Friday, July 17, 2009
High Court Upholds Instruction on Governor’s Commutation Power
By KENNETH OFGANG, Staff Writer
A Riverside Superior Court judge did not deprive a defendant charged with capital murder of his constitutional rights by telling the jury, in response to a question, that the governor would have the power to commute any sentence of life imprisonment without parole, the state Supreme Court ruled yesterday.
While commutation instructions are generally inappropriate because they are irrelevant to the penalty determination, Justice Carol Corrigan wrote, Judge Robert McIntyre reasonably responded to the jury’s question by telling them that it was possible for the governor to commute a sentence, but that they should not consider that in determining whether to impose the death penalty on Michael L. Bramit.
The justices yesterday unanimously upheld Bramit’s death sentence for the 1994 robbery-murder of Jose Fierros. Five other justices joined Corrigan in concluding that the commutation instruction was proper given the circumstances, while Justice Carlos Moreno disagreed but said the instruction was harmless beyond a reasonable doubt.
Fierros was shot to death in front of several witnesses, as Bramit’s accomplice went through his pockets in the parking lot of a Banning mini-mart.
Apprehended months later, Bramit initially told police he was not at the scene, then sought to blame his accomplice for the shooting, then admitted he shot the victim but said he did not intend to kill him but that Fierros resisted with “superhuman strength.”
Jurors found Bramit guilty of first degree murder with a robbery special circumstance. In the penalty phase, prosecutors presented evidence of numerous bad acts by Bramit, beginning with bringing BB guns to school when he was 12, progressing to assault and strong-arm robbery of a pizza delivery man, to assaulting his mother, to a spree of eight bank robberies and one attempted robbery during a 10-month period following the Fierros shooting.
His girlfriend, Latrina Howard, was his accomplice during two of the robberies but testified against him at the murder trial pursuant to a plea bargain. She testified that he was frequently violent or threatening towards her and others, and had threatened to harm prosecution witnesses.
During penalty phase deliberations, jurors asked the judge:
“Does a conviction and sentence of Life without possibility of parole mean there is no future possibility of parole regardless of future changes of Law or Legal [precedent] ?”
After consulting with counsel, McIntyre responded:
“The governor of the State of California has the power to commute or modify a sentence. This power applies to both life without possibility of parole and the death sentence. It would be a violation of your duty as a juror to consider the possibilities of such commutation of an appropriate sentence.”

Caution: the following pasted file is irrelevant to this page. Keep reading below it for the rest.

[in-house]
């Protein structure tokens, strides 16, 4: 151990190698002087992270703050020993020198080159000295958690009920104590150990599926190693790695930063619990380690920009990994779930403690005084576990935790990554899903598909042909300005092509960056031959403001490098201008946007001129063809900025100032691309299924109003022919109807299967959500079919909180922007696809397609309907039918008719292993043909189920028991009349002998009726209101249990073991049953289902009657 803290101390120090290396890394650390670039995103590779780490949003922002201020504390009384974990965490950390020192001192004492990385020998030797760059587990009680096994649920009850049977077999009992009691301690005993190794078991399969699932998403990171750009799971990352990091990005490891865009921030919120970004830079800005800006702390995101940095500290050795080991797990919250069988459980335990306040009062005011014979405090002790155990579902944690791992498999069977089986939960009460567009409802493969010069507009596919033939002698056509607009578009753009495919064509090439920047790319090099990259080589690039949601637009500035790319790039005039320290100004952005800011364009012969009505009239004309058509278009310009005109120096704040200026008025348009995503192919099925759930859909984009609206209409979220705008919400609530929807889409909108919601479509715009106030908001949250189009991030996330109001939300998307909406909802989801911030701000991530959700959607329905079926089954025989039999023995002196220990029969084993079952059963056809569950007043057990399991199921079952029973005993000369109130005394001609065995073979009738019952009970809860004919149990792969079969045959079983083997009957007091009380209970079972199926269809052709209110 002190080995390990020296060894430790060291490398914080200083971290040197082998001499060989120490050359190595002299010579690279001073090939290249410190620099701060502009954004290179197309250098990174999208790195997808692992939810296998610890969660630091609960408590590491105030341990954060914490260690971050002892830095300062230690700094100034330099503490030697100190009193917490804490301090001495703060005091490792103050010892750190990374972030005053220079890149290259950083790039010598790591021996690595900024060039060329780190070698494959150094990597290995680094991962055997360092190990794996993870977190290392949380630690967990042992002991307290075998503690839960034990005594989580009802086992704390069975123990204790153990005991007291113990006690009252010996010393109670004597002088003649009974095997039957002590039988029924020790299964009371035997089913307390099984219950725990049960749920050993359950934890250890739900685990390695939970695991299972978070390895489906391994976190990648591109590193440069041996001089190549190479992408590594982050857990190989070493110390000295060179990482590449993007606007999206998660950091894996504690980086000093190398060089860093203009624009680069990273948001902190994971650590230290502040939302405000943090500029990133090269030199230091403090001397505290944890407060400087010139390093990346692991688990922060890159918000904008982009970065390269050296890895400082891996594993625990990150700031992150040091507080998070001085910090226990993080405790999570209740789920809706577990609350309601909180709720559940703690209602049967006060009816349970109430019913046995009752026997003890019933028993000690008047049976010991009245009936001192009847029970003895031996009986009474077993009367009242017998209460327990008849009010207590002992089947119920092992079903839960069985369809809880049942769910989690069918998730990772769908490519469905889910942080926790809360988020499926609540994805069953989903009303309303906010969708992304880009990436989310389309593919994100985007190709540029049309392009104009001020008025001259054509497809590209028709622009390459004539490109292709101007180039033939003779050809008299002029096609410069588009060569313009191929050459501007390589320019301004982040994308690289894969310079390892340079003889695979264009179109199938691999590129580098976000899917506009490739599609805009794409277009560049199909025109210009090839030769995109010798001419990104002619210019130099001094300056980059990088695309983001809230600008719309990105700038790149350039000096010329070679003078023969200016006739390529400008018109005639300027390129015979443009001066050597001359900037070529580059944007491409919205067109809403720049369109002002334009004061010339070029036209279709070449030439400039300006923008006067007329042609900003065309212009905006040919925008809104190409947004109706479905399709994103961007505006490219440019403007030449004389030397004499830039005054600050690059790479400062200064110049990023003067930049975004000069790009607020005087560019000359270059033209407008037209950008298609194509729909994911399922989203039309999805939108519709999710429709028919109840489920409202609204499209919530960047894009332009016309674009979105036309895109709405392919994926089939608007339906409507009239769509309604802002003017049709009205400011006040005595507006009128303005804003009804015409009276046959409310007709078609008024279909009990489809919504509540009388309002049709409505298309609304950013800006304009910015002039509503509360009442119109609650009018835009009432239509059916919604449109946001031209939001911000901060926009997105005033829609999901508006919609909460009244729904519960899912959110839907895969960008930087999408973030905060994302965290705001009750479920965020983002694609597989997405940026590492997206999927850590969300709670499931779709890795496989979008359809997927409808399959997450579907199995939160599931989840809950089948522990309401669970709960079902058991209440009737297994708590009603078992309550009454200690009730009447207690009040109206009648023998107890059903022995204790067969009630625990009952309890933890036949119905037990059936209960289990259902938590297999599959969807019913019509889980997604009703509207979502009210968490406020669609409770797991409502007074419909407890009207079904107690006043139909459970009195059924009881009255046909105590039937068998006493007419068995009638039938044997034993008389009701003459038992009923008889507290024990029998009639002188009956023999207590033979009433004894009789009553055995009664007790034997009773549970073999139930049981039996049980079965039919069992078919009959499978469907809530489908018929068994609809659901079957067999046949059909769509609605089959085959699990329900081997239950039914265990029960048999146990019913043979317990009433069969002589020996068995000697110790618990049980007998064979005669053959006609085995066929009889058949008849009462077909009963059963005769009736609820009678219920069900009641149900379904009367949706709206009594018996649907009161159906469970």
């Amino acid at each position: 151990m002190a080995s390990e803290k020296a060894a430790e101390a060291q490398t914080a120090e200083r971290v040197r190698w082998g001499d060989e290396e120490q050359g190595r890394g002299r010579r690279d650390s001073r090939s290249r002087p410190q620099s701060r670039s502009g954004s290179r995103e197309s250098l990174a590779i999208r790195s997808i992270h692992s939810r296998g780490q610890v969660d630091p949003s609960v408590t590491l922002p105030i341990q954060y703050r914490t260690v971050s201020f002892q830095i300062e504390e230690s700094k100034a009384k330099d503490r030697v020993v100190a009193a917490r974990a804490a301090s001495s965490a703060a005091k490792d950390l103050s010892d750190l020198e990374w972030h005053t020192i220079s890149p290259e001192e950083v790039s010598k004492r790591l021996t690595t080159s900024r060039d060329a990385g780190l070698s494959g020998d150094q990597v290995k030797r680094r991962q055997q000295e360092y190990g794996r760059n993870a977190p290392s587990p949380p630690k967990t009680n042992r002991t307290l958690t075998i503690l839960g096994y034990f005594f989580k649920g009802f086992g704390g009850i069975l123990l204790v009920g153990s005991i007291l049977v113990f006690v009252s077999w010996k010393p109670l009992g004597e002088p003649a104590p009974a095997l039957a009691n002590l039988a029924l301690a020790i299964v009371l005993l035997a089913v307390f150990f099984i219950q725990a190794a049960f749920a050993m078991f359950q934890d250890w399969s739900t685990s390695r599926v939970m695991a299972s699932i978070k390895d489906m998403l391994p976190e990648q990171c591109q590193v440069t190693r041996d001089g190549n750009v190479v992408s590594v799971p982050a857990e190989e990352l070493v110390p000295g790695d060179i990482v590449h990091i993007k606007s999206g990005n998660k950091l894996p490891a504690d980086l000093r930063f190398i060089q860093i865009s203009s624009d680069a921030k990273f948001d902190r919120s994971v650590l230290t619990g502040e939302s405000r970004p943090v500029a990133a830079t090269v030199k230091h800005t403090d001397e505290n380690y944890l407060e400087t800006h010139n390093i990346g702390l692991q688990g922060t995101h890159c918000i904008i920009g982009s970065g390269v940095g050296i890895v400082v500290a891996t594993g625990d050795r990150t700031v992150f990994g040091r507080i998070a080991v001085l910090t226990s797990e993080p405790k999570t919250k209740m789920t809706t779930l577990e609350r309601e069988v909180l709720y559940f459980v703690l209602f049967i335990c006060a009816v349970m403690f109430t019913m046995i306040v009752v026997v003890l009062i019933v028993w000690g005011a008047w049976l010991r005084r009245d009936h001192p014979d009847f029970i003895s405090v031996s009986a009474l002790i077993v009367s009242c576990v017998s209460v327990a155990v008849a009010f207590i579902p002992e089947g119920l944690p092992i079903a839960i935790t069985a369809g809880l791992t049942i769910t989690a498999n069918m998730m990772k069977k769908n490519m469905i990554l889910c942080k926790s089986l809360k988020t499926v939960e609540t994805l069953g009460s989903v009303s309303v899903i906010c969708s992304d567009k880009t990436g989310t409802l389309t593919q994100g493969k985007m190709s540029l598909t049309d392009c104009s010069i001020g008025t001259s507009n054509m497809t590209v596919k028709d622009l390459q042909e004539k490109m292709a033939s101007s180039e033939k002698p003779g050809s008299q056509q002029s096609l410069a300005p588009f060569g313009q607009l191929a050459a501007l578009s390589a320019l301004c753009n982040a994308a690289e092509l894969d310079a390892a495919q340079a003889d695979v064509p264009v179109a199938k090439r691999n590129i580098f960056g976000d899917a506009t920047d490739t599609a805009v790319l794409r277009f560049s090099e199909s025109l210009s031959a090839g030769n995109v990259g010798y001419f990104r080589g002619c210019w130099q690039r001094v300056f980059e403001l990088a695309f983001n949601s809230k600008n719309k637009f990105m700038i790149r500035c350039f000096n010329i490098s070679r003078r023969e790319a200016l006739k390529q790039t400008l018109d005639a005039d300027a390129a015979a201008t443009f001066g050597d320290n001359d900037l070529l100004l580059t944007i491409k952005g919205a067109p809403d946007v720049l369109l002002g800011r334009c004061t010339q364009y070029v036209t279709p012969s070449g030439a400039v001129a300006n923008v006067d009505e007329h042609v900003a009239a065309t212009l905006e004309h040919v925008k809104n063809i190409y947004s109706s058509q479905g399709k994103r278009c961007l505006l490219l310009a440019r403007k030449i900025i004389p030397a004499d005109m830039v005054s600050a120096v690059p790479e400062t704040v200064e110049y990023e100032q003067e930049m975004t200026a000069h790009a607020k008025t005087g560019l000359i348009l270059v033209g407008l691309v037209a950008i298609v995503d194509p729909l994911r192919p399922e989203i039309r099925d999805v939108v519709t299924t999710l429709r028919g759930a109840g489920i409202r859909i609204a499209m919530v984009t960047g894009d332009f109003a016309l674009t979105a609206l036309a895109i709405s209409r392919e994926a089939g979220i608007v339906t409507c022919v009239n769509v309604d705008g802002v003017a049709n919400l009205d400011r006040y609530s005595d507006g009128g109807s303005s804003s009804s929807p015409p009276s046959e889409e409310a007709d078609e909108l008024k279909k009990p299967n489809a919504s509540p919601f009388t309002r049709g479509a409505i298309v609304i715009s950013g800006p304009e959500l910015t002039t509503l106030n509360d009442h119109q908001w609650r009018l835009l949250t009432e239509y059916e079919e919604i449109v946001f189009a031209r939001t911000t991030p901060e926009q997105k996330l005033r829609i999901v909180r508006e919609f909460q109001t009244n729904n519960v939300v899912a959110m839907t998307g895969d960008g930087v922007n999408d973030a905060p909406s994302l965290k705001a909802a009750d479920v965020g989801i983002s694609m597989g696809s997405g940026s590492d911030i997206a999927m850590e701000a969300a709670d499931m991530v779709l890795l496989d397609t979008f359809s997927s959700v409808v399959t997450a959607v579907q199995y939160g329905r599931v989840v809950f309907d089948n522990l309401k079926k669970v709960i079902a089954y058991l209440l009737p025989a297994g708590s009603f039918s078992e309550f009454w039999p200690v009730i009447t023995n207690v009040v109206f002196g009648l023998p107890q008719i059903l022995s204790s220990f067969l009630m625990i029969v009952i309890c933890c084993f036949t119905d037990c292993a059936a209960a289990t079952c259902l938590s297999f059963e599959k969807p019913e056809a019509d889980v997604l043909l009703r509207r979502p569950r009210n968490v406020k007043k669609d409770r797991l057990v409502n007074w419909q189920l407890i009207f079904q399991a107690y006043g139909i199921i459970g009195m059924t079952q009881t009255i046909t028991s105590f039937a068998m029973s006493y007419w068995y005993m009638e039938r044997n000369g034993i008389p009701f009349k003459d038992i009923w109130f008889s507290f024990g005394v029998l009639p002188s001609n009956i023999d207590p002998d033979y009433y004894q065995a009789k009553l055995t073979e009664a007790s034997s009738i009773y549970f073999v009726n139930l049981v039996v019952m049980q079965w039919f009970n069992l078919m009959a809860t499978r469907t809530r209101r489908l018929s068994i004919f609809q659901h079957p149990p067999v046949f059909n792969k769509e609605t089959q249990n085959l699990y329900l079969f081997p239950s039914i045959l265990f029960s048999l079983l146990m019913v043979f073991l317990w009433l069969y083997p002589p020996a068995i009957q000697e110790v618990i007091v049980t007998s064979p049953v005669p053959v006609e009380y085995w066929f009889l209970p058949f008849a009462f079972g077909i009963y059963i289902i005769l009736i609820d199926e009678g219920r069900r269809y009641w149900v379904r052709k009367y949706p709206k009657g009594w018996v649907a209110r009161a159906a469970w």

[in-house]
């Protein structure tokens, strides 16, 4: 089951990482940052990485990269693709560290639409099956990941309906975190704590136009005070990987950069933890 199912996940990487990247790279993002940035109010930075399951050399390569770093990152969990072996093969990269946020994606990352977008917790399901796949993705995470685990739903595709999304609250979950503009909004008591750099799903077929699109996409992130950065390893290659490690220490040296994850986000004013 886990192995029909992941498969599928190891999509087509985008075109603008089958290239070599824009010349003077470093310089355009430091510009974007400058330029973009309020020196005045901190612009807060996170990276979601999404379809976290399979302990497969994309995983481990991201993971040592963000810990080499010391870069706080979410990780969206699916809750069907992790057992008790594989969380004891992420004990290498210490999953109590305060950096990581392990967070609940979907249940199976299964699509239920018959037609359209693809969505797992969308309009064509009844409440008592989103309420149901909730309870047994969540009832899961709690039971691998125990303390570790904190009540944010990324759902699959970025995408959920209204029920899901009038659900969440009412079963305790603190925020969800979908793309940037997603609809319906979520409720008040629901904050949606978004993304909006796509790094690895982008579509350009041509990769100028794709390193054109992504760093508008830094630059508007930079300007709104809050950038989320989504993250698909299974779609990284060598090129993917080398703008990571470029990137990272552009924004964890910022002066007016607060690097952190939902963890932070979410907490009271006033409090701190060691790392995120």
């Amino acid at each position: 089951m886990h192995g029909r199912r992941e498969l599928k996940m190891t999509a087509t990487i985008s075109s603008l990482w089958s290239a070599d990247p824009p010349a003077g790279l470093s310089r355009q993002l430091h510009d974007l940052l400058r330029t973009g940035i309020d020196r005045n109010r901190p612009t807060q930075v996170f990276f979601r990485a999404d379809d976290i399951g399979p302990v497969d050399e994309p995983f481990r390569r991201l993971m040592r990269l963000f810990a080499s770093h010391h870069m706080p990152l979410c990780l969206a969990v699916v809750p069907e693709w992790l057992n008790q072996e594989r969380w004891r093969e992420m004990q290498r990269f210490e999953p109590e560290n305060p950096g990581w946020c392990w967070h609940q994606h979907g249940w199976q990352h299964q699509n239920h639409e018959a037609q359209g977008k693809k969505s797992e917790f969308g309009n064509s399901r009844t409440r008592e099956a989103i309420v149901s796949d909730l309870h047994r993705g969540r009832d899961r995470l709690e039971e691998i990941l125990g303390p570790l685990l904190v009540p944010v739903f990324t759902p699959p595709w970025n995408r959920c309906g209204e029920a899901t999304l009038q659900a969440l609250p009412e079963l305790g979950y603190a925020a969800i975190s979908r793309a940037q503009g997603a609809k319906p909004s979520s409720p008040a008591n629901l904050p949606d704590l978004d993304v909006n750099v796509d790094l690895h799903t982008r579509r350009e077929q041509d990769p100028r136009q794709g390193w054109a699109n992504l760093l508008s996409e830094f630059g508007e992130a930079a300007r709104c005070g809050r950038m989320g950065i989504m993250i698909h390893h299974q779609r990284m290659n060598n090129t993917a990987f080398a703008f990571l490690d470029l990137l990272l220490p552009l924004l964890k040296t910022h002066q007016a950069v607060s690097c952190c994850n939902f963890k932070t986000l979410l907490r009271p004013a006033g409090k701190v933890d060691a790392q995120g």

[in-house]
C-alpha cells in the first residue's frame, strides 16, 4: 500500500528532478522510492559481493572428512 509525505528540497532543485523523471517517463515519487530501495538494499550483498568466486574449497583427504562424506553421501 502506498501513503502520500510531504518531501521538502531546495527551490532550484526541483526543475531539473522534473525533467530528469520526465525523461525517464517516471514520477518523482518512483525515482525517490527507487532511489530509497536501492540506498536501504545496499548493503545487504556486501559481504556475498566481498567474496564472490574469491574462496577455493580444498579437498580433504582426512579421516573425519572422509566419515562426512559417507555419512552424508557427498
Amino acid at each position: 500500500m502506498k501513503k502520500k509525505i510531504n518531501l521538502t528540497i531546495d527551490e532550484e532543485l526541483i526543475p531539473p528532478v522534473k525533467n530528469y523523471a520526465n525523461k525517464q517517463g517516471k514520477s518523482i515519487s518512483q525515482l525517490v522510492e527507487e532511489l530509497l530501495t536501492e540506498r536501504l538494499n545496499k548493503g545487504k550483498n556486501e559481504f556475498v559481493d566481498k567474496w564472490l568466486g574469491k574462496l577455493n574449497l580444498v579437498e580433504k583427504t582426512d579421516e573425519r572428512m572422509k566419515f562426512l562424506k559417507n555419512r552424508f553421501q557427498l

On appeal from the ensuing death sentence, the defense argued that the instruction was erroneous and prejudicial. Corrigan disagreed, writing:
“A trial court in a capital case does not err when it answers a jury question generally related to the commutation power by instructing that the Governor may commute either a death sentence or a life without possibility of parole sentence, but that the jury must not consider the possibility of commutation in determining the appropriate sentence.”
Moreno, however, argued in his separate concurrence that the circumstances did not make the instruction necessary because the jury had asked about changes in the law, not about the governor’s clemency powers. The concurring justice added that if the judge felt he had to give the instruction, he should have also noted that because of his prior felony convictions, Bramit’s sentence—according to the state Constitution—could not be commuted without the concurrence of the state Supreme Court.
Moreno went on to say that while it would be a close question “if I were writing on a clean slate,” the high court’s precedent holds that by telling jurors to disregard the commutation power, the judge rendered the entire instruction harmless.
In another capital case yesterday, also from Riverside County, justices unanimously upheld the conviction and death sentence of Michael Bernard Lewis for the 1991 murder of Patricia Miller, who was raped, strangled, and had her throat cut. The defense had argued that the trial judge erred in admitting evidence of a rape committed by Lewis four years earlier, but the chief justice said the crimes were so similar, and sufficiently close in time—especially since Lewis was in prison for most of the intervening period—that the probative value outweighed any prejudice.
The cases are People v. Bramit, 09 S.O.S. 4324, and People v. Lewis, 09 S.O.S. 4298.
Copyright 2009, Metropolitan News Company